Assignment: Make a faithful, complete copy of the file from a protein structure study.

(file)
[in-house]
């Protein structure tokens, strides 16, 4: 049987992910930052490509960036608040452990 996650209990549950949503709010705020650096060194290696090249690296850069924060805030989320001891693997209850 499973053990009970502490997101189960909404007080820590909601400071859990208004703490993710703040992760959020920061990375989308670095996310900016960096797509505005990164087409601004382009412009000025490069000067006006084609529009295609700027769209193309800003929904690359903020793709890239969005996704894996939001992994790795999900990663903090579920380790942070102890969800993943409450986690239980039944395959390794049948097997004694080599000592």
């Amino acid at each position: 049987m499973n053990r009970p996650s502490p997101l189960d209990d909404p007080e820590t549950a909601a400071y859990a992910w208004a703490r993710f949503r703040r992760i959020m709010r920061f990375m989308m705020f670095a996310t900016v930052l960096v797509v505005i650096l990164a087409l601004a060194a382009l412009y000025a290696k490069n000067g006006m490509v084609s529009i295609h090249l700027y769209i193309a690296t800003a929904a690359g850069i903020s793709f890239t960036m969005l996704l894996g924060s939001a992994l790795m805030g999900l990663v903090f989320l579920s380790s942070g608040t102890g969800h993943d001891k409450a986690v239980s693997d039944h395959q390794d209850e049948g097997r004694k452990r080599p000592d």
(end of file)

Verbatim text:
[in-house]
């Protein structure tokens, strides 16, 4: 049987992910930052490509960036608040452990 996650209990549950949503709010705020650096060194290696090249690296850069924060805030989320001891693997209850 499973053990009970502490997101189960909404007080820590909601400071859990208004703490993710703040992760959020920061990375989308670095996310900016960096797509505005990164087409601004382009412009000025490069000067006006084609529009295609700027769209193309800003929904690359903020793709890239969005996704894996939001992994790795999900990663903090579920380790942070102890969800993943409450986690239980039944395959390794049948097997004694080599000592």
């Amino acid at each position: 049987m499973n053990r009970p996650s502490p997101l189960d209990d909404p007080e820590t549950a909601a400071y859990a992910w208004a703490r993710f949503r703040r992760i959020m709010r920061f990375m989308m705020f670095a996310t900016v930052l960096v797509v505005i650096l990164a087409l601004a060194a382009l412009y000025a290696k490069n000067g006006m490509v084609s529009i295609h090249l700027y769209i193309a690296t800003a929904a690359g850069i903020s793709f890239t960036m969005l996704l894996g924060s939001a992994l790795m805030g999900l990663v903090f989320l579920s380790s942070g608040t102890g969800h993943d001891k409450a986690v239980s693997d039944h395959q390794d209850e049948g097997r004694k452990r080599p000592d």